KING SIGEBERT OF EAST ANGLIA, AND HEIDA THE PROPHETESS.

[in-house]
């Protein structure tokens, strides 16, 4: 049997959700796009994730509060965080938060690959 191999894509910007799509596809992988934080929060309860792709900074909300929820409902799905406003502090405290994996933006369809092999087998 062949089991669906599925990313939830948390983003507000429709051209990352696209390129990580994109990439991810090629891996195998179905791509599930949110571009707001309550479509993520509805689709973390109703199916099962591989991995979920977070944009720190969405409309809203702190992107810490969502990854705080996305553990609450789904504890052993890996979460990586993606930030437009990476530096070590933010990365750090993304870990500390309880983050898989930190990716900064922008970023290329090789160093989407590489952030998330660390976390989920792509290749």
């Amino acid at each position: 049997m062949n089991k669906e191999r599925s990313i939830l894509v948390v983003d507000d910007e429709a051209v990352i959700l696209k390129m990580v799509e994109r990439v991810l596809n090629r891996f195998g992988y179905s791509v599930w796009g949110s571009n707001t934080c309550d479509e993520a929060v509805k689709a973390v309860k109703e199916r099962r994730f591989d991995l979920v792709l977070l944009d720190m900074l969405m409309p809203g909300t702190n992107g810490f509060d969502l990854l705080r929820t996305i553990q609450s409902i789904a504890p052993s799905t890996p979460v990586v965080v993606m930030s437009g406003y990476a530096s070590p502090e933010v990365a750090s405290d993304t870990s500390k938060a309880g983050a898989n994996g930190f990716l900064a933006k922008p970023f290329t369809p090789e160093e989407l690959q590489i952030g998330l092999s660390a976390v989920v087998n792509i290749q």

Sigebert, King of East Anglia, moved by what he has heard from a Christian priest, consults the Prophetess Heida. In the doctrine he reports Heida recognises certain sacred traditions from the East, originally included in the Northern religion, and affirms that the new Faith is the fulfilment of the great Voluspa prophecy, the earliest record of that religion, which foretold the destruction both of the Odin-Gods and the Giant race, the restoration of all things, and the reign of Love.